I have been offered tiny birds, arranged on a plate with their startled eyes staring up as if to say, “I was swatted out of the sky for this?” Snails are popular, not large ones served with garlic butter sauce, but tiny little gritty ones. They are called “lumache” in Italian, but here they are known as “varvaliesc.” They are a very popular choice during the Spring, and folks can be seen alongside the roads with plastic bags collecting them on any humid morning. One unfortunate dining convocation had me refusing the main dish, a large stewpot full of boiled chicken feet. You should know that boiling them plumps them up and removes most traces of color, but not the toenails. The sounds produced by a table full of folks enjoying boiled chicken feet is similar to the sounds produced by people eating small garden snails in tomato sauce; musical sucking sounds punctuated by loud staccato slurping. I cannot deny that to a blind guest it might seem quite appetizing.
I have been served fox, without knowing it at the time. A fox is close enough to a dog to be, well, dog. Rabbits are popular, and my first neighbor across the gorge had a large corral of them. I always knew when the family was having rabbit for dinner, because the accoustics were such that I could hear the screams the poor animals made. There are wild hares, and pheasants, most of which have been added by the hunting associations for sport. Often in their dazed confusion, freshly released from a crate into an unknown territory, they are hit by cars. My son’s friends have been known to improvise a barbeque if the victim was fresh enough. Just the day before yesterday a boar ended up in the stew pot after being hit by a distracted driver. They say that Italians have perfected the art of making do, and this is prime evidence of the truth of that! I once gave my husband a T-shirt with a Road Kill menu on it, very amusing to some, but not to all.
Years ago I participated in the making of sausage, just pork mind you, and I suppose I made enough snide comments during the session that the women never invited me back. I will admit I am not sorry. Making sausage is, after all, a lot like politics. Another pork-related dish is sanguinaccio : If you are served a dense chocolate pudding after the meal, you might want to ask what it is called before you eat it. It is just what it seems, a chocolate pudding, made however with a large percentage of fresh pig blood. To my mind, one could leave out this ingredient and have a wonderful dessert. With it, not so much.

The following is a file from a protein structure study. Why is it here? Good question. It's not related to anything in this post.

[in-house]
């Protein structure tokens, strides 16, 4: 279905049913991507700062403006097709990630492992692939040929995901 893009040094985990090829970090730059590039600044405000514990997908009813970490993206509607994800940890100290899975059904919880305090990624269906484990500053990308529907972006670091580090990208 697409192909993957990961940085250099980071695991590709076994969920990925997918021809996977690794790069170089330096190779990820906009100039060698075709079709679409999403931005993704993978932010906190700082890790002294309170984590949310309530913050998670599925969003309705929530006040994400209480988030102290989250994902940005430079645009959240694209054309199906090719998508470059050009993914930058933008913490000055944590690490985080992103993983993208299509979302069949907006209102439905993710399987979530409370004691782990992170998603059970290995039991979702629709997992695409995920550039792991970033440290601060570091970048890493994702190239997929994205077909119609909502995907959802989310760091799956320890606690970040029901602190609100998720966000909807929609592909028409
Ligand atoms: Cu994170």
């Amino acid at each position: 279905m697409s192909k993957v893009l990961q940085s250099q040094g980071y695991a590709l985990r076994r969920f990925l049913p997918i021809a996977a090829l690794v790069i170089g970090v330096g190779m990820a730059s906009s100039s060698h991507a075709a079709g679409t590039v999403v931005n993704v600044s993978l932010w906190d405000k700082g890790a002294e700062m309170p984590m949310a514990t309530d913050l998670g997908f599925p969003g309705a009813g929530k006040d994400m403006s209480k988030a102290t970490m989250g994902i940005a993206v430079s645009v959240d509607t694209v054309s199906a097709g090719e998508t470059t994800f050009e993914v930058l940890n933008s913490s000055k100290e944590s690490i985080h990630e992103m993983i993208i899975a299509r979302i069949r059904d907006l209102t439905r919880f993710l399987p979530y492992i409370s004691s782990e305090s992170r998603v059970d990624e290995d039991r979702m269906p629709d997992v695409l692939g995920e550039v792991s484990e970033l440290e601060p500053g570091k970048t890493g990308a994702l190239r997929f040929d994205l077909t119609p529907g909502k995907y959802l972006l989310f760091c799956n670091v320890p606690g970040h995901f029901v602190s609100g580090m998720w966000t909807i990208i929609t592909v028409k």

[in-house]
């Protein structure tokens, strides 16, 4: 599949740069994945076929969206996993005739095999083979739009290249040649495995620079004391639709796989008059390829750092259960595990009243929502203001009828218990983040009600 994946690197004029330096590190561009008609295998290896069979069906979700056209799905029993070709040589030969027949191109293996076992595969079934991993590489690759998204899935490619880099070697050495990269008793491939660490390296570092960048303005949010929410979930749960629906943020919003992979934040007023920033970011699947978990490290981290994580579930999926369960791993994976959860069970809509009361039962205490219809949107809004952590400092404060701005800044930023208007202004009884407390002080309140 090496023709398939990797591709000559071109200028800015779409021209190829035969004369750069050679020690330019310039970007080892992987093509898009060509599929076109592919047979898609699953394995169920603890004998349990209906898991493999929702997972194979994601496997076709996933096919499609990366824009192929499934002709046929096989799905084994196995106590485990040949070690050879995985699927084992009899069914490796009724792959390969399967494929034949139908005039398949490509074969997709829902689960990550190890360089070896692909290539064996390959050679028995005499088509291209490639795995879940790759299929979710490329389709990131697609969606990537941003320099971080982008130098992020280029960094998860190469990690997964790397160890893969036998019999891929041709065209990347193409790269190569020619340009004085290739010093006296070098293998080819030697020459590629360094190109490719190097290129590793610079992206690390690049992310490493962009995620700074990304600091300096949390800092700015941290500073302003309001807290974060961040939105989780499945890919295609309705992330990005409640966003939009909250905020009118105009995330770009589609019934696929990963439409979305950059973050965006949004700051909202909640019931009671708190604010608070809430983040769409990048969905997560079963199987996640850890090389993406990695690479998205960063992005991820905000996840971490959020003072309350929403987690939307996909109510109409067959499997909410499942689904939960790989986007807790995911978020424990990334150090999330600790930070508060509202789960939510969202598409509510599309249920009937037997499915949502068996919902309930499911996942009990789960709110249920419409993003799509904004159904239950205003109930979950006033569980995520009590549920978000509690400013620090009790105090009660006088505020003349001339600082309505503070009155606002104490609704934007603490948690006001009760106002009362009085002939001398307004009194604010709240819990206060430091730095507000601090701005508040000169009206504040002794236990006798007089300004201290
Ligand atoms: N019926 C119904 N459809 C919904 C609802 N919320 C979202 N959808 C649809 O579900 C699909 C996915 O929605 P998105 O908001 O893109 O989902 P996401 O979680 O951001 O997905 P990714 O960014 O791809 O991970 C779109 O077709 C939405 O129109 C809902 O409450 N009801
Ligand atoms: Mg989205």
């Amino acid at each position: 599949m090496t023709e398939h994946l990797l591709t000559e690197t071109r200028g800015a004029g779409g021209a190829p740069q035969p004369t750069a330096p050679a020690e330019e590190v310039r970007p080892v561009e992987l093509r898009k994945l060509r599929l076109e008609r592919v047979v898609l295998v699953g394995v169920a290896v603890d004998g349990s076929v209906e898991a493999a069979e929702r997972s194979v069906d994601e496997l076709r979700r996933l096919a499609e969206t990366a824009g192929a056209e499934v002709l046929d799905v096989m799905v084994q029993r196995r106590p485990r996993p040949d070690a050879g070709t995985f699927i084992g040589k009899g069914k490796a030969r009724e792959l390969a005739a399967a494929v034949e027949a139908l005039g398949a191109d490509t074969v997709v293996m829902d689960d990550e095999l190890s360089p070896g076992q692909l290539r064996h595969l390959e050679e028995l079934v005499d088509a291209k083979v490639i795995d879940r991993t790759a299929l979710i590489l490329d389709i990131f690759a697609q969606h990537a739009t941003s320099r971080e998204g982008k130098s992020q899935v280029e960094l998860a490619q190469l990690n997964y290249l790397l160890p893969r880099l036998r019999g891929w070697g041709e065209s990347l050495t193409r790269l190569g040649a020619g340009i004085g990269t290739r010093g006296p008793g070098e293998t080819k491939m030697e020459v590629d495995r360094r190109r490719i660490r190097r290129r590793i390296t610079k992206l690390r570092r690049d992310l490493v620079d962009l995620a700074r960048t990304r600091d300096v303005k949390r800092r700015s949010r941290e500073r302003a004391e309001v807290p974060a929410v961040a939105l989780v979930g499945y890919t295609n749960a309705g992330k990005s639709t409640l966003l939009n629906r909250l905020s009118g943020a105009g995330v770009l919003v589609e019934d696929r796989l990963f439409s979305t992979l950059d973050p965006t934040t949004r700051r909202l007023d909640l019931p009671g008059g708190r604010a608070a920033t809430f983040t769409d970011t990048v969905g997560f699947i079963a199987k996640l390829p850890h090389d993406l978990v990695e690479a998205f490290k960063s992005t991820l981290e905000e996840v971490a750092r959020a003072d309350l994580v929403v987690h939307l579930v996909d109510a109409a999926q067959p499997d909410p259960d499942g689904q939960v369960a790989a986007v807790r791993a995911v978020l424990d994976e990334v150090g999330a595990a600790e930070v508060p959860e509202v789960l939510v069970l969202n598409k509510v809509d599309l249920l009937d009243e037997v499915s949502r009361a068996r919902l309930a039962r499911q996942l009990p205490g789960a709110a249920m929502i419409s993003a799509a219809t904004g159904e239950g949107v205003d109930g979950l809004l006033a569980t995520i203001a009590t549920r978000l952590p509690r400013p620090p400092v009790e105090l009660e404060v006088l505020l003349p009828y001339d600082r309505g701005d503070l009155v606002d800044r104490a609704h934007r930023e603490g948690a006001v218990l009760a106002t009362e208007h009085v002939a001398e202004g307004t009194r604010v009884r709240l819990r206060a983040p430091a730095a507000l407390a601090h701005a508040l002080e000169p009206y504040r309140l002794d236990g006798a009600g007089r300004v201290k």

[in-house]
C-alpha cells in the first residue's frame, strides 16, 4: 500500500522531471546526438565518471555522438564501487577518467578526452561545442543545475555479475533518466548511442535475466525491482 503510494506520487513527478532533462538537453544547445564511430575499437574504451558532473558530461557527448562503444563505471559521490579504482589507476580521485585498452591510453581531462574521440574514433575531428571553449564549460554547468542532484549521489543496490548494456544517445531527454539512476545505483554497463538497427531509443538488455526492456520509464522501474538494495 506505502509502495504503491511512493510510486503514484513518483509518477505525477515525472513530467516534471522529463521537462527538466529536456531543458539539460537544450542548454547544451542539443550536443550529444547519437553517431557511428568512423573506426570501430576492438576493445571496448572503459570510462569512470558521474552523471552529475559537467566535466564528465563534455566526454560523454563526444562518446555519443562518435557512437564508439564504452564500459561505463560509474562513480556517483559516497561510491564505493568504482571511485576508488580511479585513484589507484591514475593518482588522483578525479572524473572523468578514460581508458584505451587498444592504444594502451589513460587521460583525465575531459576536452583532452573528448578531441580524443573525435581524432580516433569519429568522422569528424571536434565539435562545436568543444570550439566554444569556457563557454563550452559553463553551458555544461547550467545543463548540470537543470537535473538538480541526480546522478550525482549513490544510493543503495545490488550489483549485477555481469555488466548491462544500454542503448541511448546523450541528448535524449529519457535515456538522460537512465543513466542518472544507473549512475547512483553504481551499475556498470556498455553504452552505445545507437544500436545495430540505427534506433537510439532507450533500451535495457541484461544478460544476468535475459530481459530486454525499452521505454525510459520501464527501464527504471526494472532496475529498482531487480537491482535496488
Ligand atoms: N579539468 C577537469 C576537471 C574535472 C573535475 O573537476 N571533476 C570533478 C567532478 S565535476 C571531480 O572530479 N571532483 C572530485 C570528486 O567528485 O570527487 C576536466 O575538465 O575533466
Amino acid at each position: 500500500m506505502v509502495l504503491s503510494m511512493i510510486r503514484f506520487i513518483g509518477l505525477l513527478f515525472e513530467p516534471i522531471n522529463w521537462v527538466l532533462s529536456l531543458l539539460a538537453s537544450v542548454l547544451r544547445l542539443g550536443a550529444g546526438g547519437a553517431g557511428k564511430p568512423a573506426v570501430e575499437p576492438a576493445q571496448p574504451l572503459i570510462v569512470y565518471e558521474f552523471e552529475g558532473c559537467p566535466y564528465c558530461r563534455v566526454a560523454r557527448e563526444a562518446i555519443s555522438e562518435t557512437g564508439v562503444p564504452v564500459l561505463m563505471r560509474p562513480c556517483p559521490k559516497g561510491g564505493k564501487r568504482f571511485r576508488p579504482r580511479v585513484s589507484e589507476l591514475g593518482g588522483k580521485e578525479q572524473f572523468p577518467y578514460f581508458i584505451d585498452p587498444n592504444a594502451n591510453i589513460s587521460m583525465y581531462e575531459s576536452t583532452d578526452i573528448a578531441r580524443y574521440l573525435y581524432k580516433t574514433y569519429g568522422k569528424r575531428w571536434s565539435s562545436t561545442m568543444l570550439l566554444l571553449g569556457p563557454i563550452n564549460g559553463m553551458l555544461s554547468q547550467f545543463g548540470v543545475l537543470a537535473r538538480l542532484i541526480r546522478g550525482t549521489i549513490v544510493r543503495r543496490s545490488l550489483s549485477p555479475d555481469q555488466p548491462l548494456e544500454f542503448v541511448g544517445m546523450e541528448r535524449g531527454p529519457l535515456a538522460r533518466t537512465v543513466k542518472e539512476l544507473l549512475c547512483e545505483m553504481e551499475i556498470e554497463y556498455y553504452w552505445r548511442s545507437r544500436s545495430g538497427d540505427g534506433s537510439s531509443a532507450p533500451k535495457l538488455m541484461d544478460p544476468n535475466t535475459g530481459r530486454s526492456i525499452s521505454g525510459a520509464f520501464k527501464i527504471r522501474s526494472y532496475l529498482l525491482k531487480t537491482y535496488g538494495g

It should also be said that people here are equally disgusted by things like peanut butter, fried rattlesnake (this one never fails to earn me stares of disbelief), root beer, bottled salad dressing, Spam, and Velveeta. On the other hand, things do change rapidly in our traveling world. My husband loves Pizza Hut pizza over the original Italian kind, and imported Budweiser beer, pancakes and nachos are all the rage here this year! Do they sell chocolate Cornflakes in the U.S. yet? Go figure.
Of course the typical Mediterranean fare is available as well, but I will leave that for other posts. Enough has not yet been said about the quality and variety of Italian cooking. There are so many wonderful concoctions of beans, greens, vegetable stews, grains and fresh flavorful fruits, that becoming a vegetarian would be an easy step to take. We are almost there, in terms of quantity, but we do like a little added flavor in the form of animal flesh once in a while. But some will consider us cowards when it comes to adventurous preparation of animal parts. We keep to our safe ground, or sliced, and above all, recognizable, culinary path.
“At Pasture” oil on board, 2011